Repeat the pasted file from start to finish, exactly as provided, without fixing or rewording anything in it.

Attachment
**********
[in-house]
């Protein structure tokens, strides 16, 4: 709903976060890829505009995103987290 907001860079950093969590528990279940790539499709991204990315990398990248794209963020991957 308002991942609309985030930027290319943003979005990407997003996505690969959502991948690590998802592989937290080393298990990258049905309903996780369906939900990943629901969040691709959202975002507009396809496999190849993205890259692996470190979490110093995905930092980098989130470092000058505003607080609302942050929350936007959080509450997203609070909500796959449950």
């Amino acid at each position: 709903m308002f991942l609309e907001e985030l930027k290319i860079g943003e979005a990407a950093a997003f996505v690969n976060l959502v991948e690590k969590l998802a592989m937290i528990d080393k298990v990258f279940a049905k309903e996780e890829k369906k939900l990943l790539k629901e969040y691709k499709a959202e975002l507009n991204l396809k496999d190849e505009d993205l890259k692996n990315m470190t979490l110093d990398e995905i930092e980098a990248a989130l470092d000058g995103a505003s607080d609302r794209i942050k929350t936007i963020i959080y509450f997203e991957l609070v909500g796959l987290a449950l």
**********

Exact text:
[in-house]
């Protein structure tokens, strides 16, 4: 709903976060890829505009995103987290 907001860079950093969590528990279940790539499709991204990315990398990248794209963020991957 308002991942609309985030930027290319943003979005990407997003996505690969959502991948690590998802592989937290080393298990990258049905309903996780369906939900990943629901969040691709959202975002507009396809496999190849993205890259692996470190979490110093995905930092980098989130470092000058505003607080609302942050929350936007959080509450997203609070909500796959449950």
């Amino acid at each position: 709903m308002f991942l609309e907001e985030l930027k290319i860079g943003e979005a990407a950093a997003f996505v690969n976060l959502v991948e690590k969590l998802a592989m937290i528990d080393k298990v990258f279940a049905k309903e996780e890829k369906k939900l990943l790539k629901e969040y691709k499709a959202e975002l507009n991204l396809k496999d190849e505009d993205l890259k692996n990315m470190t979490l110093d990398e995905i930092e980098a990248a989130l470092d000058g995103a505003s607080d609302r794209i942050k929350t936007i963020i959080y509450f997203e991957l609070v909500g796959l987290a449950l």